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Last Updated: Sunday, 11 December 2005, 20:11 GMT
Smoke cloud spreading over South
Images of smoke and blasts

A cloud of black smoke is spreading over a large area of southern England after a series of explosions at an oil depot in Hemel Hempstead.

Although winds are light, smoke is drifting towards Reading and Swindon, the Met Office has said.

The smoke is likely to affect only people who already have respiratory illnesses, health officials say.

Jane Halpin, Hertfordshire's director of public health, said some people could experience coughing or wheezing.

She told a news conference that the smoke was likely to affect only people with illnesses such as asthma and chronic obstructive pulmonary disease. Those most at risk were people who had inhaled it.

Dr Halpin said work was under way to analyse the content of the smoke.

"We have got work in hand to sample the smoke to be clear about exactly what's in it and what it's made up of.

"And really we need to know more about this before we can understand what long-term implications there may be, if any, from this exposure," she said.

Dr Pat Troop, Chief Executive of the Health Protection Agency (HPA), said the smoke contained hydrocarbons, which is what is found in soot.

She said it was the small particles in the smoke that cause the irritation.

"If it's only a short amount [the person is inhaling] then it won't do any long-term harm," she told the BBC News website.

She added the HPA would be monitoring the situation and will be looking at any ongoing health implications.

"Dealing with fires is not unusual, it's just the sheer size of it that is different," she said.

'Low toxicity'

The Met Office said north-westerly winds on the surface were extremely light, but higher up north-easterly winds were stronger. The smoke could reach Southampton by Sunday night, it said.

Smoke has risen very high with aircraft reporting it at an altitude of 9,000 feet.

Blast scene from Bedfordshire

Peter Kidds, a weather forecaster for the Met Office, said sooty particles could fall to the earth as the smoke cools.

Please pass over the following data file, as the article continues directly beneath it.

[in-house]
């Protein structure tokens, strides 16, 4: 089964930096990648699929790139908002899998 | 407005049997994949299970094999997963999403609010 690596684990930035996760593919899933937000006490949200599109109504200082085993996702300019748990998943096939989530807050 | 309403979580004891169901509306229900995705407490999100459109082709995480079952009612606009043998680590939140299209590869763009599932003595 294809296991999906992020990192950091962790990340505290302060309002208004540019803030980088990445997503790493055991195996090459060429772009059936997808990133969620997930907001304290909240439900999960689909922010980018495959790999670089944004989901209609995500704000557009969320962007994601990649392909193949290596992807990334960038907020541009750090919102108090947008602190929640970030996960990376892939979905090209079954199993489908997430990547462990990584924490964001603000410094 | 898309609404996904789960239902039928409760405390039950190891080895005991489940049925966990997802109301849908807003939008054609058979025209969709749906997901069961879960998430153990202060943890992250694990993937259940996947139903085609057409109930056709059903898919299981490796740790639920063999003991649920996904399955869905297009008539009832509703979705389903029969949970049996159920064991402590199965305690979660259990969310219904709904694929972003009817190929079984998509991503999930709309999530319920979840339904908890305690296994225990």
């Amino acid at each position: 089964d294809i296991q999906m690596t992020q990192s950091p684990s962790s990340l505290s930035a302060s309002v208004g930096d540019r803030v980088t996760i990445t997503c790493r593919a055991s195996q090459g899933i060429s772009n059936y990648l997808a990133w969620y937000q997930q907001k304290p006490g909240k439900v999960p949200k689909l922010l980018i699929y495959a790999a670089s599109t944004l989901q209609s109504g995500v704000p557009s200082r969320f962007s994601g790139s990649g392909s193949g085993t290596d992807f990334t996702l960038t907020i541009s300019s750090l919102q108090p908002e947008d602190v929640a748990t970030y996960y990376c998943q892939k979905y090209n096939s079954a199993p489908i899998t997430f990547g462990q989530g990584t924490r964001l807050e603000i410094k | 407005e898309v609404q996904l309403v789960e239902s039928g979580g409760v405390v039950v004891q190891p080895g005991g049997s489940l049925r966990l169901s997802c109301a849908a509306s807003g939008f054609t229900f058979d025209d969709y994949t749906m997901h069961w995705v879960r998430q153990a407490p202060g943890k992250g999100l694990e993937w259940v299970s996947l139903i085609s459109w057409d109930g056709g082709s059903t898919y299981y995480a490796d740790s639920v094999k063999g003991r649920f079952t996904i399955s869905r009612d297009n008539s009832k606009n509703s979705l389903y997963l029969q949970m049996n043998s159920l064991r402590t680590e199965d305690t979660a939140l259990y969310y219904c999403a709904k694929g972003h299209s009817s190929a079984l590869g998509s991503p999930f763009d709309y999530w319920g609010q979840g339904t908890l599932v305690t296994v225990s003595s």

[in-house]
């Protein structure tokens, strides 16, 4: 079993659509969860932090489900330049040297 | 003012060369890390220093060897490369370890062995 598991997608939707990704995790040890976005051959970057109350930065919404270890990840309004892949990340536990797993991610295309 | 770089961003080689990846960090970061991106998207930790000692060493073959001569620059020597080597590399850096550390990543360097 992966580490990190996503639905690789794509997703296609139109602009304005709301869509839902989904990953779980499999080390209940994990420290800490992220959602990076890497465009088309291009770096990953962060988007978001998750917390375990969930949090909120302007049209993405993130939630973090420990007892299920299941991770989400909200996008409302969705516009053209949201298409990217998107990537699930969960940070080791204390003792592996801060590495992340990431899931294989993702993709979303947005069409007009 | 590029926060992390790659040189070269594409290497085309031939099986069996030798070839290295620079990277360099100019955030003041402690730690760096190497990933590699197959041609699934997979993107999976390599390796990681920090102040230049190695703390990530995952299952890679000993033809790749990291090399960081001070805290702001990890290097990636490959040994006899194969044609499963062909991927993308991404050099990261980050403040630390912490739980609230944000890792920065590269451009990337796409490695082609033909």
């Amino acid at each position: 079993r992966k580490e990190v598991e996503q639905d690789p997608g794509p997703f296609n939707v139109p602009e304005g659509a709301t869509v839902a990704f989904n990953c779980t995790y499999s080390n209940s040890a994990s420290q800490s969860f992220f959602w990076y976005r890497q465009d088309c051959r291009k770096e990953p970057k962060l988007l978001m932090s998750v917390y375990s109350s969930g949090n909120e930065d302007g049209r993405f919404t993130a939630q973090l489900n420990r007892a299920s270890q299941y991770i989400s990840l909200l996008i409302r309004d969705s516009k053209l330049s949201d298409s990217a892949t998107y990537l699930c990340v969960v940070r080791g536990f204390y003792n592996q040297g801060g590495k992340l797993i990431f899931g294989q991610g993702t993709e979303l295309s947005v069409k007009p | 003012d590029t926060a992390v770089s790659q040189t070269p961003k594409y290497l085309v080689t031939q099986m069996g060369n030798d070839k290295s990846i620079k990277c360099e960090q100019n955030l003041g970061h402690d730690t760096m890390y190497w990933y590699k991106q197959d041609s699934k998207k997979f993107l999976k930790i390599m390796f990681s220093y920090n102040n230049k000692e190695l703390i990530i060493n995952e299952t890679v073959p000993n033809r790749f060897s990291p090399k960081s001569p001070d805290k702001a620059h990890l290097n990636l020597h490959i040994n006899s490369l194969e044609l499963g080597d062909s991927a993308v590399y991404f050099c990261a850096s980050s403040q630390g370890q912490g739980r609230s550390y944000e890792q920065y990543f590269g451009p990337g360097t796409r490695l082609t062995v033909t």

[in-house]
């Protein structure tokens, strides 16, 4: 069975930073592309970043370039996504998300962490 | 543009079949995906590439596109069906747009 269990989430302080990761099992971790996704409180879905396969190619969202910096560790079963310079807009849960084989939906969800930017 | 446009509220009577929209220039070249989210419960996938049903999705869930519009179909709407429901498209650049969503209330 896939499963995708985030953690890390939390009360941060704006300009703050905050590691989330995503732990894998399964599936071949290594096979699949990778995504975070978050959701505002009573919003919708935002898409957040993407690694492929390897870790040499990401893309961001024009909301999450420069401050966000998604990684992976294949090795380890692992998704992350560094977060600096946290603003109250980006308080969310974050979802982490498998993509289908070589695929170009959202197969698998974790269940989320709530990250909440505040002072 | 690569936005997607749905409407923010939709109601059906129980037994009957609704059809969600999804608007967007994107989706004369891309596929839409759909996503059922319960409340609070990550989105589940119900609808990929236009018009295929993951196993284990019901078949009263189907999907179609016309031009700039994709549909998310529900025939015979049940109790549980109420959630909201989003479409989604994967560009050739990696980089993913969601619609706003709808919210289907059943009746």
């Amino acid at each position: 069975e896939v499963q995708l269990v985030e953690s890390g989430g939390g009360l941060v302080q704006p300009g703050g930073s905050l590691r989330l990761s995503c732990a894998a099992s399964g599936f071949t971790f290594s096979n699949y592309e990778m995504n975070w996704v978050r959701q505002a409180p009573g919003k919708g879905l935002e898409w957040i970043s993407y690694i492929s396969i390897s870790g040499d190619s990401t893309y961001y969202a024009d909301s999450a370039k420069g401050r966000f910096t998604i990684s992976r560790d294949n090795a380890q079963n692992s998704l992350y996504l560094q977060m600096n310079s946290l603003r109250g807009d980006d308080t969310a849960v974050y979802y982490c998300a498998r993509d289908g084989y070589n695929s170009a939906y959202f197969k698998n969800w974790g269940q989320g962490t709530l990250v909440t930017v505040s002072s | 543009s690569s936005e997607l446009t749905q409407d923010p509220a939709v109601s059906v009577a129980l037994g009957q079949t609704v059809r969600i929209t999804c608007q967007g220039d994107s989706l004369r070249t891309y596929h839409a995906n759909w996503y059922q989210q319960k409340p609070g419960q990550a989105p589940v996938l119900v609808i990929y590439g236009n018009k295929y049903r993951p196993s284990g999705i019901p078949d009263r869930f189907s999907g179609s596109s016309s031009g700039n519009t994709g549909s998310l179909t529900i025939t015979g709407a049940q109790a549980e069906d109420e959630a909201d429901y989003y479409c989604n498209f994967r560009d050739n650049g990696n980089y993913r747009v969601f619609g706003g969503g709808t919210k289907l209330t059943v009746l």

They would contain pollutants, not in high concentrations, but enough to "be of concern".

He added that for at least 24 hours there was not expected to be any change in the weather, including wind directions, that would affect the smoke cloud.

The Environment Agency said it was assessing the environmental impact of the blasts.

It said the main areas of concern were potential pollution to groundwater, rivers and streams and damage to land quality.

It said this would only occur if substances such as kerosene, diesel, gas oil and gasoline were to escape from the site.

There was no evidence to suggest this had happened so far but the situation was being closely monitored, it said in a statement.

Howard Borkett-Jones, medical director at Hemel Hempstead General Hospital advised those who felt the effects of smoke to "reduce their exposure to it by keeping all their doors and windows closed".

He said although the smoke was of "low toxicity", hospital staff were prepared for dealing with some respiratory problems.

"We understand that in general terms it is of low toxicity but people might experience some irritation to their respiratory system, some slight tightness in the chest because of irritation and coughing as a result of exposure to noxious chemicals in the atmosphere," he said.

He added if people continue to feel unwell they should contact NHS Direct or their GP's out of hours service.

A police spokesman said people should keep out of the smoke and to keep doors and windows shut.

"This cloud, not least because it contains heavy smoke, is an irritant, and will certainly make people who inhale it potentially cough, potentially irritate the eyes and potentially feel nauseous.

"Our very strong advice is that people must keep out of the plume of smoke."

He added people whose windows have been blown out should evacuate to "somewhere safer".

People experiencing symptoms of smoke inhalation can contact NHS Direct on 0845 4647.




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